Patients using a tablet-based app were more than twice as likely to disclose depression, intimate partner violence, and fall risk compared with verbal screenings, according to a new study.
The study, published online today in JAMA Network Openincludes the use of mPath, a tablet-based app created by a team of researchers at Wake Forest School of Medicine.
Researchers studied the use of the app at six primary care practices among patients age 18 years or older. The app, which exists on a tablet that’s given to patients at check-in, includes screening questions for depression, intimate partner violence, and fall risk that would otherwise be asked verbally by nurses. The results of the questionnaires are transmitted to a practice’s EHR.
“We were surprised to find that the app detected so many more people with depression or safety concerns compared to when nursing staff were asking the same questions verbally,” lead author David Miller Jr, MD, a professor of internal medicine and public health sciences at Wake Forest School of Medicine, Winston-Salem, North Carolina, told Medscape Medical News. “To put [the study results] in context, for every 10 patients who walked in the door, our app found one additional person with concerns that would have been missed.”
Nearly 1 in 5 adults (52.9 million in 2020) in the United States experience mental illness, according to the National Institute of Mental Health; this can include mild to severe mental illness. Intimate partner violence affects approximately 1 in 4 women and nearly 1 in 10 men across the country, per the Centers for Disease Control and Prevention (CDC). The federal agency also finds that more than 43 million American women and 38 million men endure intimate partner-related psychological aggression in their lifetimes.
Meanwhile, approximately 36 million older adults fall in the United States each year and more than 32,000 seniors die as a result, according to the CDC. While the cause of the fall can range from poor eyesight to ill-managed diabetes to loose rugs, per the National Institute on Aging, the end result can be a broken bone, which can require a trip to the hospital, or even disability.
Integrating the App Into Practice Flow Is a Must
Patients perceive tablet-based screening as more private than in-person screening, according to the study. Because of this perception, patients are more likely to provide more sensitive information in an app, write the authors, who add that medical office staff are often busy, which can lead them to paraphrase screening questions.
Use of the app by front desk staff varied from 10.3% to 60.5% across the six practices, according to the study, which largely occurred because of how staff handed the tablet to patients.
“We designed the app to be given to every adult patient at every visit. So for us, an optimal uptake would be using it at every visit,” Miller said. “We tried to be very sensitive to [physician practices’] usual workflow.”
Keeping the questionnaire brief increased the chances that a patient could complete it in the waiting room; on average, patients finished the program in less than 90 seconds, said Miller.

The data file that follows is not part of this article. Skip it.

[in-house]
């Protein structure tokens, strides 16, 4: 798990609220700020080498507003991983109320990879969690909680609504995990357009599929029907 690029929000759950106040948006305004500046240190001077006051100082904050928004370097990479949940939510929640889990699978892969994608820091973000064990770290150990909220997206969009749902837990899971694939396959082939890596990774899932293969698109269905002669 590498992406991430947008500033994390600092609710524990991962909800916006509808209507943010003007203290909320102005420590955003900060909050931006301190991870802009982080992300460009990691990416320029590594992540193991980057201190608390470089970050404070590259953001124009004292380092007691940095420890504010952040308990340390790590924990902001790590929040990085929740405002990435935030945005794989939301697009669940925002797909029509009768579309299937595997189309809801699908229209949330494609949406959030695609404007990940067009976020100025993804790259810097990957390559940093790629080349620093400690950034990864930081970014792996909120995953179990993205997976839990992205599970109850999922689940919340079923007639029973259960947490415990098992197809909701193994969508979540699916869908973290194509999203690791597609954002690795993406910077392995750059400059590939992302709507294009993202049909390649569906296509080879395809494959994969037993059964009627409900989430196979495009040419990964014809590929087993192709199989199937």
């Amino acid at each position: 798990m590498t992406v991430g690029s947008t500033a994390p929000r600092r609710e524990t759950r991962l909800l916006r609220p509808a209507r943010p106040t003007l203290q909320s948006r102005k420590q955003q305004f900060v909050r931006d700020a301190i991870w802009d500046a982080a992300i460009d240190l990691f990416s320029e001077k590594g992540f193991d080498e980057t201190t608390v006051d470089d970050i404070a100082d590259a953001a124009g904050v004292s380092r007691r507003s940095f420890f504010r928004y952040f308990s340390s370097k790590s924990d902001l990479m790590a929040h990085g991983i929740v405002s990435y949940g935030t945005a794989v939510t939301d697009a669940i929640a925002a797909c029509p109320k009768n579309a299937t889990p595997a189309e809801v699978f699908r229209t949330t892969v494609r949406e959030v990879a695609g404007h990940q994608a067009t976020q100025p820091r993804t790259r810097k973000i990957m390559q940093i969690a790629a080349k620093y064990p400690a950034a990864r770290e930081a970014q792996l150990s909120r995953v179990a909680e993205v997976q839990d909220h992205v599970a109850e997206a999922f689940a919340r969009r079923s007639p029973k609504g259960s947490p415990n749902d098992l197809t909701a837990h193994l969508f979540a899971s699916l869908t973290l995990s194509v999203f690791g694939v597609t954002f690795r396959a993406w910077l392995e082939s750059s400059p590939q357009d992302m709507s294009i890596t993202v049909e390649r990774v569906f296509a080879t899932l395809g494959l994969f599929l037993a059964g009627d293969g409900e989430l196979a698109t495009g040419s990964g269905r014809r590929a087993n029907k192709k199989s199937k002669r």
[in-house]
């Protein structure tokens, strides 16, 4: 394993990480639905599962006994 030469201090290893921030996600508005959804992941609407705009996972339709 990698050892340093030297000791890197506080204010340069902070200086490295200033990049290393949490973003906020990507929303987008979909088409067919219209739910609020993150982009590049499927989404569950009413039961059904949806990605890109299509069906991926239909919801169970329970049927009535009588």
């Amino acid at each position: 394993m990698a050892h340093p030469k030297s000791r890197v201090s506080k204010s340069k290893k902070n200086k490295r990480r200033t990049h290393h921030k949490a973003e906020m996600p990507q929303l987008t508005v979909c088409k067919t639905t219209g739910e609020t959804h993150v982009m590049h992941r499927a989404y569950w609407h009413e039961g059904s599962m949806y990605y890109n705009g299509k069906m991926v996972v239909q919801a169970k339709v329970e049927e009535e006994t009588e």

“We have learned that if you want busy healthcare professionals to use a program, it must fit into their usual workflows,” he added.
As Data Is Shared With EHR, Alerts Catch Significant Results
Medical office staff are often busy juggling a variety of activities, which means they may not be focused on the patient doing the questionnaire and then miss reports about depression, intimate partner violence, or fall risk.
To address this, Miller’s team ensured that nursing staff view a patient’s responses in a pop-up in the EHR when they are transmitted from the app to the patient’s chart. A nurse is required to scroll through each patient’s responses and click on a button to accept them.
Another safeguard was making sure that physicians acted on significant results, such as a patient reporting severe depression or suicidal ideation, Miller said. Any significant results appear as a pop-up alert in the patient’s chart when it’s opened by the physician, he added.
Miller encourages physician practices to brainstorm about ways to incorporate technology to improve the efficiency and effectiveness of care. For example, if a nurse continues to ask the exact same questions of each patient, that could be an opportunity to use an app, he said.
The end results can include time savings and capturing even better information, according to Miller. “We found that our app can do just that. And we hope the time we save can be better spent addressing a patient’s specific concerns.”
More than 23,000 patients were included in the study, which captured data from June 2019 to February 2020. Researchers reduced the time period studied at two practices as a result of COVID-19 to avoid confounding. Nearly 60% (57.9%) of the patients included in the study were women, and the average age was 60 years. More than three quarters (81%) of the patients included in the study were White.
Aine Cryts is a veteran health IT and healthcare writer based out of Boston.
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